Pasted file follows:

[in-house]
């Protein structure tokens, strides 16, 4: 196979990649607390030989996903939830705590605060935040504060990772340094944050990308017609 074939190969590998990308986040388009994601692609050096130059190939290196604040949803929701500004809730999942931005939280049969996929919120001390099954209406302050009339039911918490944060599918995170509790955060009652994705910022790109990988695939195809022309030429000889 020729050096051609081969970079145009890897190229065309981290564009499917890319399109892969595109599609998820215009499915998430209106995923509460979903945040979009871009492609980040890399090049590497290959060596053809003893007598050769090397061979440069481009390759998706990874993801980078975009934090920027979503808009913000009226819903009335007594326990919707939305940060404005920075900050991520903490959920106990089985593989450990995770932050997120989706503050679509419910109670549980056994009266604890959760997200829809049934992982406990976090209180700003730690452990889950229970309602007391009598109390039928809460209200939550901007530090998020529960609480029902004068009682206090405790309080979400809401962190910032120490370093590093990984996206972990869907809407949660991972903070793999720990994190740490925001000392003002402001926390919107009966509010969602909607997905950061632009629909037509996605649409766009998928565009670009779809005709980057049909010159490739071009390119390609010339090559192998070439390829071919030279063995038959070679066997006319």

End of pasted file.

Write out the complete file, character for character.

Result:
[in-house]
């Protein structure tokens, strides 16, 4: 196979990649607390030989996903939830705590605060935040504060990772340094944050990308017609 074939190969590998990308986040388009994601692609050096130059190939290196604040949803929701500004809730999942931005939280049969996929919120001390099954209406302050009339039911918490944060599918995170509790955060009652994705910022790109990988695939195809022309030429000889 020729050096051609081969970079145009890897190229065309981290564009499917890319399109892969595109599609998820215009499915998430209106995923509460979903945040979009871009492609980040890399090049590497290959060596053809003893007598050769090397061979440069481009390759998706990874993801980078975009934090920027979503808009913000009226819903009335007594326990919707939305940060404005920075900050991520903490959920106990089985593989450990995770932050997120989706503050679509419910109670549980056994009266604890959760997200829809049934992982406990976090209180700003730690452990889950229970309602007391009598109390039928809460209200939550901007530090998020529960609480029902004068009682206090405790309080979400809401962190910032120490370093590093990984996206972990869907809407949660991972903070793999720990994190740490925001000392003002402001926390919107009966509010969602909607997905950061632009629909037509996605649409766009998928565009670009779809005709980057049909010159490739071009390119390609010339090559192998070439390829071919030279063995038959070679066997006319």